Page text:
Life resumed in a calmer, happier routine and although there were emotionally difficult times over the years my mental health improved, and I felt like me once again. I began a new relationship, and we decided to try for a baby together. Knowing that I had done this twice now meant there should be no issues this time. We fell pregnant quickly and were so excited to share the news. However, this was to be short-lived as I suffered a miscarriage on the day that I graduated from university with a BA in Early Childhood Studies. My heart was broken. The agony I felt was so overwhelming, I cried for days. I still have flashbacks to seeing the foetus remains in the bathroom over 10 years later and have never been able to put my graduation photograph on the wall because it reminds me of such sadness. I felt like this was my fault, it was because we had planned this baby and I didn’t deserve it, it was because I left my first husband, it was punishment for me being happy. So many mixed emotions and not all rational.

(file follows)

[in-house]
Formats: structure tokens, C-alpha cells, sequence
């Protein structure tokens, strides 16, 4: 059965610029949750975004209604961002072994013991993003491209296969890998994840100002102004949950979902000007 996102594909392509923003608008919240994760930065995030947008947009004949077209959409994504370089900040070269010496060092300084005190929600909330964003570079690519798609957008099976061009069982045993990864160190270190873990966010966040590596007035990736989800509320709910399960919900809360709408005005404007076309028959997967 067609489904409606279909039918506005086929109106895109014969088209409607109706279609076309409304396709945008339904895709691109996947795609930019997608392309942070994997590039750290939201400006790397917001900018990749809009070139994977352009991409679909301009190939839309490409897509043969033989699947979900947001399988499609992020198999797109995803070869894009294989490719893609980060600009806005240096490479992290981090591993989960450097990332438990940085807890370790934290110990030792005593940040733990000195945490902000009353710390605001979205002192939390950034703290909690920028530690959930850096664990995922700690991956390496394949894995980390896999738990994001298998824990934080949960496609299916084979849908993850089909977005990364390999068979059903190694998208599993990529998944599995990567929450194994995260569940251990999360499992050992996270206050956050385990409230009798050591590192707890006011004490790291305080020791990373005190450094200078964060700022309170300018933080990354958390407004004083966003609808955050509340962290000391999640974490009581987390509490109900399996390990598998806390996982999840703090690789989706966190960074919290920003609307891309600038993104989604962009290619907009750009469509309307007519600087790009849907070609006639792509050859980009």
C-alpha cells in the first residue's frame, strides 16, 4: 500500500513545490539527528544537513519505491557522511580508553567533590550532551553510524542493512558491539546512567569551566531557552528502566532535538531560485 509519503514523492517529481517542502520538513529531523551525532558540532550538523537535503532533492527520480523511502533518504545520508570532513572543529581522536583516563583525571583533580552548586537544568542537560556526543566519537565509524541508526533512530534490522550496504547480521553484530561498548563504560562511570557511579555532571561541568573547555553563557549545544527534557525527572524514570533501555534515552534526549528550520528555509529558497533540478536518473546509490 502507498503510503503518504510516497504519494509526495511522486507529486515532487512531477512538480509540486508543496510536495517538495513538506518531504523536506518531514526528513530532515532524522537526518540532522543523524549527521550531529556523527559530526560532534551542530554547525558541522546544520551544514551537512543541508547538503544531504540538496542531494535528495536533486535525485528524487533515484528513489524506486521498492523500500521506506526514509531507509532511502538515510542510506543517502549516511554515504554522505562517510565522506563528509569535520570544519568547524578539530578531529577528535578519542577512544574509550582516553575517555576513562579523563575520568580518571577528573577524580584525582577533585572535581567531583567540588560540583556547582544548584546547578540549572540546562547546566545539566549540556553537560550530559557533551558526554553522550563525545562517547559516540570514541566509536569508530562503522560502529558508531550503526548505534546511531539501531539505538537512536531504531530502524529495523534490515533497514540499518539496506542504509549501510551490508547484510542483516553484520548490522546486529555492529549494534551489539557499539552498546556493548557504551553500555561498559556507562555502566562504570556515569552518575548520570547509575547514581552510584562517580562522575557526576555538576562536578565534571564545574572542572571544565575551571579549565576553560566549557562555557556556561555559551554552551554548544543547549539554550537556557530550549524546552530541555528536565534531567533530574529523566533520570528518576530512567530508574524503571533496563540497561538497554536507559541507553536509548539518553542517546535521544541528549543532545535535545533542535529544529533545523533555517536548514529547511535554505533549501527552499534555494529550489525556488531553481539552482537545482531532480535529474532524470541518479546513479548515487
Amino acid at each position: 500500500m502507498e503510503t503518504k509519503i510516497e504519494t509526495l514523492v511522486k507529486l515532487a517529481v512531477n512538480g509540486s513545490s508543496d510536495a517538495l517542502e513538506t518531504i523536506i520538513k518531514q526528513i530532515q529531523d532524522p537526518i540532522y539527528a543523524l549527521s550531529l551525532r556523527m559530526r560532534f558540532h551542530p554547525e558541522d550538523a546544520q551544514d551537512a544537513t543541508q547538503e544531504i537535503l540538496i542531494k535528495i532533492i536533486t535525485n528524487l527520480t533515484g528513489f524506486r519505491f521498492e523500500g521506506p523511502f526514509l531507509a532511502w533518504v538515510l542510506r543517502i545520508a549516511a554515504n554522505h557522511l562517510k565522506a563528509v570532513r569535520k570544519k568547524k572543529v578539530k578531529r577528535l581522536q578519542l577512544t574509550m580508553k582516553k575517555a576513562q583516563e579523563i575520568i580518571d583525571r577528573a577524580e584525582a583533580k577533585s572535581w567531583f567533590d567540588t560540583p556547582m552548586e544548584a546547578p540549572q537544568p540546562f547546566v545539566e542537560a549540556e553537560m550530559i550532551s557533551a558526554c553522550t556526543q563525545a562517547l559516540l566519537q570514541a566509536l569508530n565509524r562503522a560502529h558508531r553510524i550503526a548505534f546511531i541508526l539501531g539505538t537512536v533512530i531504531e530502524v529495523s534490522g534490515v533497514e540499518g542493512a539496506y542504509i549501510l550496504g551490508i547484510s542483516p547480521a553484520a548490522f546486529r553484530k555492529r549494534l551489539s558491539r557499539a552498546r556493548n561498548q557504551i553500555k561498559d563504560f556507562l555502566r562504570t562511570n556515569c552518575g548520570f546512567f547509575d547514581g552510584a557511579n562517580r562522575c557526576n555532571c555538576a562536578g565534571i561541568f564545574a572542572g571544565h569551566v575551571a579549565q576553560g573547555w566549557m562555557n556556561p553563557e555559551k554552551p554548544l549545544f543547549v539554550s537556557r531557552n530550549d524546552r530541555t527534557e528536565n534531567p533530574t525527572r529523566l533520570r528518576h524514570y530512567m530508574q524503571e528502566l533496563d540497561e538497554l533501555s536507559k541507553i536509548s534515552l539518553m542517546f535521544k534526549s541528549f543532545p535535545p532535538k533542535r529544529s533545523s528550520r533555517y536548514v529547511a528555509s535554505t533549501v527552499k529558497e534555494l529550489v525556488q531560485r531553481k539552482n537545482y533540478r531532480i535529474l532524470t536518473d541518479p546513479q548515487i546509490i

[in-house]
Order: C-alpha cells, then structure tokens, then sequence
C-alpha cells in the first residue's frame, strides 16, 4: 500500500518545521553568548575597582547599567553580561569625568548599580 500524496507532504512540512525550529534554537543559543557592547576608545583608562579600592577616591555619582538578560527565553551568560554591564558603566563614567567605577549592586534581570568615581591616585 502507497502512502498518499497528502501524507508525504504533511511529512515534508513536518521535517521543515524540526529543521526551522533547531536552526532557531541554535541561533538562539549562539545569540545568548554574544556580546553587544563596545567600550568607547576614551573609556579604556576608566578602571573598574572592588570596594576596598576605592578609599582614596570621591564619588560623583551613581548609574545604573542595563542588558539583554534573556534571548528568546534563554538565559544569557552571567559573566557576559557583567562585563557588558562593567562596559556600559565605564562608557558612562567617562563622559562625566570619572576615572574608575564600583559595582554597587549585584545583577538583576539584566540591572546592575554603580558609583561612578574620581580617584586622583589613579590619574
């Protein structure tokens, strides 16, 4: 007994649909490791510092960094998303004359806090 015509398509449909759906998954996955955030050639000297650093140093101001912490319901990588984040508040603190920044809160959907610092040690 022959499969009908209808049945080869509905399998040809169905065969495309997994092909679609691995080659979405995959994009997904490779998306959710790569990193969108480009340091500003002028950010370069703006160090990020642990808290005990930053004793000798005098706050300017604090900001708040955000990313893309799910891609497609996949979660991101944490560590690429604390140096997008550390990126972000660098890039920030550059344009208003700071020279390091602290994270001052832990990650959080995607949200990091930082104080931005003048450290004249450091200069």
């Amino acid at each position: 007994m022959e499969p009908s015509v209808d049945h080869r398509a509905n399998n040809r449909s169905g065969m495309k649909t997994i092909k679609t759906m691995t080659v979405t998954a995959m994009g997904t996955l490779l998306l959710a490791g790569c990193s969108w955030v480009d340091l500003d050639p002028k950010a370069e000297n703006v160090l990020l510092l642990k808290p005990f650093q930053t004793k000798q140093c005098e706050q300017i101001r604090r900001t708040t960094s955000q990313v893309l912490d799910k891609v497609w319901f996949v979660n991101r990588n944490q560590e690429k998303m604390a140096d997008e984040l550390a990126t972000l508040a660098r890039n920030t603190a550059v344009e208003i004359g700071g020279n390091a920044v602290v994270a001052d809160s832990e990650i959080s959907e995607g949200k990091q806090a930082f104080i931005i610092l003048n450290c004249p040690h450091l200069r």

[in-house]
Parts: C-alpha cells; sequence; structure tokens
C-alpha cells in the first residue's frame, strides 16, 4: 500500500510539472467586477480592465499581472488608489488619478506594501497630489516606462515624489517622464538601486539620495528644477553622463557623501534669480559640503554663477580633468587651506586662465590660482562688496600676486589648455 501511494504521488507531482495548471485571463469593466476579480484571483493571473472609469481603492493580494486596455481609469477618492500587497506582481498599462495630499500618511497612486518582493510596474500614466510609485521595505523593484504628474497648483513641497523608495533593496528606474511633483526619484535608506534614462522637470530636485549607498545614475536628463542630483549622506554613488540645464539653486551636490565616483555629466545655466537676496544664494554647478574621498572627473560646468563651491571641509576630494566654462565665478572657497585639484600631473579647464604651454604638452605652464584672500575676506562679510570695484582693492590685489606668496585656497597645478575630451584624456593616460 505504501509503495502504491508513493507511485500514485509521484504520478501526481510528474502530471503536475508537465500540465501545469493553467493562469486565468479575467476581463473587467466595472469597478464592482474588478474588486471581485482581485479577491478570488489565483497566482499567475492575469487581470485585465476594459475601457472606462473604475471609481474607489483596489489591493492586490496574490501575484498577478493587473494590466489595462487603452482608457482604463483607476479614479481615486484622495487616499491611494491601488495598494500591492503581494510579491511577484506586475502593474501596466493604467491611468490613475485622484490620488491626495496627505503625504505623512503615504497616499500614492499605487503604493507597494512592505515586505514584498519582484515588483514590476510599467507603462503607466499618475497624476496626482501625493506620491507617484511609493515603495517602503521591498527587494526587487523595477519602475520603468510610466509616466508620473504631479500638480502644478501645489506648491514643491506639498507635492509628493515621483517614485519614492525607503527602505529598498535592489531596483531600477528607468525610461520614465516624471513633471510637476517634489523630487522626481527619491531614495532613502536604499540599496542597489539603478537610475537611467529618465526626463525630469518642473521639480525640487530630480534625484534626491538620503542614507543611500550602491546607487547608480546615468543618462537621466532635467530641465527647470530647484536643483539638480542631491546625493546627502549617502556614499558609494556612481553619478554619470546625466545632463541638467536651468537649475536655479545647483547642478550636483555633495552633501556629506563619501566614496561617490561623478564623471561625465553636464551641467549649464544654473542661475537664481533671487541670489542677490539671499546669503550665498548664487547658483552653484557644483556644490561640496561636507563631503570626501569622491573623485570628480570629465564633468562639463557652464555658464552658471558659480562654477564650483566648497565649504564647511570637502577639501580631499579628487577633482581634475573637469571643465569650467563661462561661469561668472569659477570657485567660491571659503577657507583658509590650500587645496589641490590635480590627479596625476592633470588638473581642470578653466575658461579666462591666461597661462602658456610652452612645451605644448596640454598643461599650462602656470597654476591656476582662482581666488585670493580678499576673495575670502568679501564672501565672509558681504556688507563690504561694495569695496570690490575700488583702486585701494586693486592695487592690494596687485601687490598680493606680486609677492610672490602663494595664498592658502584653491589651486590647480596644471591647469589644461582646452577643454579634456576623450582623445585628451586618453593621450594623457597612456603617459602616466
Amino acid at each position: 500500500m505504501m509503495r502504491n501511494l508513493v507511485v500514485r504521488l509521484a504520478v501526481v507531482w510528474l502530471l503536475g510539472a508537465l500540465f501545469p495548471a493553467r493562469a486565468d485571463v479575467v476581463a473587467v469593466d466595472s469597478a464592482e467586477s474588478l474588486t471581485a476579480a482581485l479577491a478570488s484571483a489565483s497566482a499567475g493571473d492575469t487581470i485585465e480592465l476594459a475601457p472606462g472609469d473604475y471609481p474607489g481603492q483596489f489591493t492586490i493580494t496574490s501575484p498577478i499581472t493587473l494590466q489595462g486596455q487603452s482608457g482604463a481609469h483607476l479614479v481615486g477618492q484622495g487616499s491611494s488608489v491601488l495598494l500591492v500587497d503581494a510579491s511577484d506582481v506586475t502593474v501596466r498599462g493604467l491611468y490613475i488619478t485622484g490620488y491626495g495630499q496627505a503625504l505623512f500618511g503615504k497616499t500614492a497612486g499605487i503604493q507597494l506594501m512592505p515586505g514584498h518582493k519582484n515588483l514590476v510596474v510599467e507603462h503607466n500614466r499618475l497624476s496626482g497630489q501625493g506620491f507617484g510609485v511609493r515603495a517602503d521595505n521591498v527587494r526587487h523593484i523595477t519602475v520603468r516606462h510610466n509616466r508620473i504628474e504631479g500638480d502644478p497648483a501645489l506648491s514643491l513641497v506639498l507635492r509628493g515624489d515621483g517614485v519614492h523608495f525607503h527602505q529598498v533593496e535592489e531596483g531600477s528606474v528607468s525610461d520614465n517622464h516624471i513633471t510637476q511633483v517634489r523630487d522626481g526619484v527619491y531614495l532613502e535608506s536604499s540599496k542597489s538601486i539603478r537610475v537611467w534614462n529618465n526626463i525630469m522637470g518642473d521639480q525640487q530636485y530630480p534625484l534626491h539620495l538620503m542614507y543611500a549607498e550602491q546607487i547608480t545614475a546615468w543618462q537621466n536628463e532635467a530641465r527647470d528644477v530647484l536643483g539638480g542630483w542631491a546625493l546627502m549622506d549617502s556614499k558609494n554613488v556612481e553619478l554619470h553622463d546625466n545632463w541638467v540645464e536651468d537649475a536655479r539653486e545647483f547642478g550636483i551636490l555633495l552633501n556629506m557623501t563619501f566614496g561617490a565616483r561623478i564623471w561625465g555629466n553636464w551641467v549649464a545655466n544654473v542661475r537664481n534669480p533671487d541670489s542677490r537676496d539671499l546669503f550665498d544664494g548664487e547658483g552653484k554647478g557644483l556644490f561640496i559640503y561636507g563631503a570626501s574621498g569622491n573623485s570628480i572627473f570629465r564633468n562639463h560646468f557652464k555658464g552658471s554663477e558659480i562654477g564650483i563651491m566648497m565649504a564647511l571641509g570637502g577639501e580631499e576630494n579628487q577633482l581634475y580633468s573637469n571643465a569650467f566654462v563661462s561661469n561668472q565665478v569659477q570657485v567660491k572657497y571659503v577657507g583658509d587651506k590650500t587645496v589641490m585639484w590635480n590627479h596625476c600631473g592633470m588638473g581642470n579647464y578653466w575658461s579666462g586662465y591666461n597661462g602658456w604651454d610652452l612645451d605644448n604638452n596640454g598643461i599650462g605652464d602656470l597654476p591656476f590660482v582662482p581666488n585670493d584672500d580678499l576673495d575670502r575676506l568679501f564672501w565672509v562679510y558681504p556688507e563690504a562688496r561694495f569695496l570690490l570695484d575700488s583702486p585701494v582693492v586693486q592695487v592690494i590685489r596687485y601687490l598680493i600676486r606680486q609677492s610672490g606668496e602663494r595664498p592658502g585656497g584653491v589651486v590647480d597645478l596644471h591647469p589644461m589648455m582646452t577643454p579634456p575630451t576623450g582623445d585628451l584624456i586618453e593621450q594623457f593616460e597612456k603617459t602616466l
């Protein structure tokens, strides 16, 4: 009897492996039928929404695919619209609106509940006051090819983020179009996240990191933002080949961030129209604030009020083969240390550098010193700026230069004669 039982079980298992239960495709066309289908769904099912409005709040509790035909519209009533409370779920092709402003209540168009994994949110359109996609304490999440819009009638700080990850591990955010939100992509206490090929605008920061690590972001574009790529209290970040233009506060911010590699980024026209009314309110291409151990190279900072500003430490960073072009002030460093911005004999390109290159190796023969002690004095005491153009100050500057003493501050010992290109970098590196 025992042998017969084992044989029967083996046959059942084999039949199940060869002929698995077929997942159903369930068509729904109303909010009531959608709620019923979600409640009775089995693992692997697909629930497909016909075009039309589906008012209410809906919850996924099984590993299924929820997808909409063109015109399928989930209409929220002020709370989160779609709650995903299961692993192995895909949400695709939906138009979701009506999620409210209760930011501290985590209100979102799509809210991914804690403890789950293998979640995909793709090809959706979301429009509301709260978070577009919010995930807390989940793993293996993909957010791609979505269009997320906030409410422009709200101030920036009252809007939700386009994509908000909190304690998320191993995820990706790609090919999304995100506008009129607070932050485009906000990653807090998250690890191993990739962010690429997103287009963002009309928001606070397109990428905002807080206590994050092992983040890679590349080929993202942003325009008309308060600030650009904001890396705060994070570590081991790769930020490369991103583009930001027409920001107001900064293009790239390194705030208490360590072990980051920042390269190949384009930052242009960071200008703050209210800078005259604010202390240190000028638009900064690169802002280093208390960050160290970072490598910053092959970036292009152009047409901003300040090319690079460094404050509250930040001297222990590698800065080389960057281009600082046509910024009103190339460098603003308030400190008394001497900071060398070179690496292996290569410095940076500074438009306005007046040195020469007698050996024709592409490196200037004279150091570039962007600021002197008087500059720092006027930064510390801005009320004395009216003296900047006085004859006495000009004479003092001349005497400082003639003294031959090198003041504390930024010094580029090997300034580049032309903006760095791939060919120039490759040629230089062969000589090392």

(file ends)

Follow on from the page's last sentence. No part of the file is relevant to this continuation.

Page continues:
We tried again and fell pregnant a second time. This time I felt anxious throughout most of the pregnancy for fear that something was going to happen again. The pregnancy went smoothly but my husband was made redundant which resulted in us having to move to a new house when I was 38 weeks pregnant which was very stressful. Luckily, our baby boy, safely in a birthing pool at our local community hospital, just two hours after arriving. Before morning arrived, we were back home, and the older children came down in the morning to their new baby brother, such a special moment.